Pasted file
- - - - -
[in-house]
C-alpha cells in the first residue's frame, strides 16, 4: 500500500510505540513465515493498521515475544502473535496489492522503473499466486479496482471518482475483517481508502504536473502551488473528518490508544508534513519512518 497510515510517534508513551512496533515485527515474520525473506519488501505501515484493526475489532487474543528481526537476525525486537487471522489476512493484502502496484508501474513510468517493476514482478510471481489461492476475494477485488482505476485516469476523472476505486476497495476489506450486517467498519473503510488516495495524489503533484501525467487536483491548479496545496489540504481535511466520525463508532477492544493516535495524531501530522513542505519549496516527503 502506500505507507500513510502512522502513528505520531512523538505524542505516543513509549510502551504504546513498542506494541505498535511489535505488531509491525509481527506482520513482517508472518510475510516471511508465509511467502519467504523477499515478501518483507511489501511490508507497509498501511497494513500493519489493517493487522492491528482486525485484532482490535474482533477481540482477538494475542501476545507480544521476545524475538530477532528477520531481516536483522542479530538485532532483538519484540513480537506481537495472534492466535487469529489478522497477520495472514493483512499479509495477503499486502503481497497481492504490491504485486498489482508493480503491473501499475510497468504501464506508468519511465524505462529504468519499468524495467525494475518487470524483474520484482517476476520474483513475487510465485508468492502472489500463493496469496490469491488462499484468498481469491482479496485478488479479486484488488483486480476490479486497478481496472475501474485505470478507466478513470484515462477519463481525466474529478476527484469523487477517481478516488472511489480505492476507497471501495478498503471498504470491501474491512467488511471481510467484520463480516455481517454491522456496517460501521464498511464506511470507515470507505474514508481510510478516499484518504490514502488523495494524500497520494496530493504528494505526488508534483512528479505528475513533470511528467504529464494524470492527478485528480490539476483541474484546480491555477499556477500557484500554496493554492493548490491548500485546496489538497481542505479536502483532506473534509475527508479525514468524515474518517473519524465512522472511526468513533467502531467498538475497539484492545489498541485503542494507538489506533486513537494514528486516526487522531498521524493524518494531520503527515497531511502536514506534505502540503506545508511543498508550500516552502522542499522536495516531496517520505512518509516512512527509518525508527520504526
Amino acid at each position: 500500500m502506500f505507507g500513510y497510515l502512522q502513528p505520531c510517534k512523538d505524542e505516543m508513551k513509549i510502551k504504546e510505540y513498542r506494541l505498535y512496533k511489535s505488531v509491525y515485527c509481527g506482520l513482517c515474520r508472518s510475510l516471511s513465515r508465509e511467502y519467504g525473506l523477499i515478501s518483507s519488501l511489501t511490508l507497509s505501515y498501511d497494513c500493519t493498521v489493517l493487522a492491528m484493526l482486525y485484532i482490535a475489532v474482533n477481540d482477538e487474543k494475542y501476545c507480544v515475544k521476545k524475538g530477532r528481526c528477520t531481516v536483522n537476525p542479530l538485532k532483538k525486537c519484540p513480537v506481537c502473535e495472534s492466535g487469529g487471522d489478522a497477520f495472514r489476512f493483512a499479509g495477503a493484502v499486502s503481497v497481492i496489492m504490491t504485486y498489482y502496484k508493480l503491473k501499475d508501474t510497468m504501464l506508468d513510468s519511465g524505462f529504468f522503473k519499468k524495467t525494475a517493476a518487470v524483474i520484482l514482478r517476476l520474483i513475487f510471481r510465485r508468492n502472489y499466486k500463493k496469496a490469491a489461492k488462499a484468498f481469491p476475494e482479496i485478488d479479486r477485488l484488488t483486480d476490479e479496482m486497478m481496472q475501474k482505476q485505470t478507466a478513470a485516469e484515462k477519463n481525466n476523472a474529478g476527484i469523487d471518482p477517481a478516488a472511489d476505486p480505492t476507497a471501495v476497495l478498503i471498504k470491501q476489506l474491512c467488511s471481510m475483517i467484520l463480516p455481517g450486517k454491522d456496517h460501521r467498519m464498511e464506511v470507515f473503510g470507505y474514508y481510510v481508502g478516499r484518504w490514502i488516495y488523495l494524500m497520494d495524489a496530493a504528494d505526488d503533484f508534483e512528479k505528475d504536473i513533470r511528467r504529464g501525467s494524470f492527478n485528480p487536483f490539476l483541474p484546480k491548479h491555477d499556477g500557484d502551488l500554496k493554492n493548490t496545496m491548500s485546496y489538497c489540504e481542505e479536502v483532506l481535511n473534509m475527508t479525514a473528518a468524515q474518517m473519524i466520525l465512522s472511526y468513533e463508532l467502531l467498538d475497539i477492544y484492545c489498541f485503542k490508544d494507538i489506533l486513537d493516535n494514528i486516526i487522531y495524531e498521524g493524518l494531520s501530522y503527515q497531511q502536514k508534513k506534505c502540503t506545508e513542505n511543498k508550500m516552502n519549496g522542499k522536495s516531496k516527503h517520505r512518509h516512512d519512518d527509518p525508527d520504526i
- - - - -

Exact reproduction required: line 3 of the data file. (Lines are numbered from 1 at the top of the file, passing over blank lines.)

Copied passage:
Amino acid at each position: 500500500m502506500f505507507g500513510y497510515l502512522q502513528p505520531c510517534k512523538d505524542e505516543m508513551k513509549i510502551k504504546e510505540y513498542r506494541l505498535y512496533k511489535s505488531v509491525y515485527c509481527g506482520l513482517c515474520r508472518s510475510l516471511s513465515r508465509e511467502y519467504g525473506l523477499i515478501s518483507s519488501l511489501t511490508l507497509s505501515y498501511d497494513c500493519t493498521v489493517l493487522a492491528m484493526l482486525y485484532i482490535a475489532v474482533n477481540d482477538e487474543k494475542y501476545c507480544v515475544k521476545k524475538g530477532r528481526c528477520t531481516v536483522n537476525p542479530l538485532k532483538k525486537c519484540p513480537v506481537c502473535e495472534s492466535g487469529g487471522d489478522a497477520f495472514r489476512f493483512a499479509g495477503a493484502v499486502s503481497v497481492i496489492m504490491t504485486y498489482y502496484k508493480l503491473k501499475d508501474t510497468m504501464l506508468d513510468s519511465g524505462f529504468f522503473k519499468k524495467t525494475a517493476a518487470v524483474i520484482l514482478r517476476l520474483i513475487f510471481r510465485r508468492n502472489y499466486k500463493k496469496a490469491a489461492k488462499a484468498f481469491p476475494e482479496i485478488d479479486r477485488l484488488t483486480d476490479e479496482m486497478m481496472q475501474k482505476q485505470t478507466a478513470a485516469e484515462k477519463n481525466n476523472a474529478g476527484i469523487d471518482p477517481a478516488a472511489d476505486p480505492t476507497a471501495v476497495l478498503i471498504k470491501q476489506l474491512c467488511s471481510m475483517i467484520l463480516p455481517g450486517k454491522d456496517h460501521r467498519m464498511e464506511v470507515f473503510g470507505y474514508y481510510v481508502g478516499r484518504w490514502i488516495y488523495l494524500m497520494d495524489a496530493a504528494d505526488d503533484f508534483e512528479k505528475d504536473i513533470r511528467r504529464g501525467s494524470f492527478n485528480p487536483f490539476l483541474p484546480k491548479h491555477d499556477g500557484d502551488l500554496k493554492n493548490t496545496m491548500s485546496y489538497c489540504e481542505e479536502v483532506l481535511n473534509m475527508t479525514a473528518a468524515q474518517m473519524i466520525l465512522s472511526y468513533e463508532l467502531l467498538d475497539i477492544y484492545c489498541f485503542k490508544d494507538i489506533l486513537d493516535n494514528i486516526i487522531y495524531e498521524g493524518l494531520s501530522y503527515q497531511q502536514k508534513k506534505c502540503t506545508e513542505n511543498k508550500m516552502n519549496g522542499k522536495s516531496k516527503h517520505r512518509h516512512d519512518d527509518p525508527d520504526i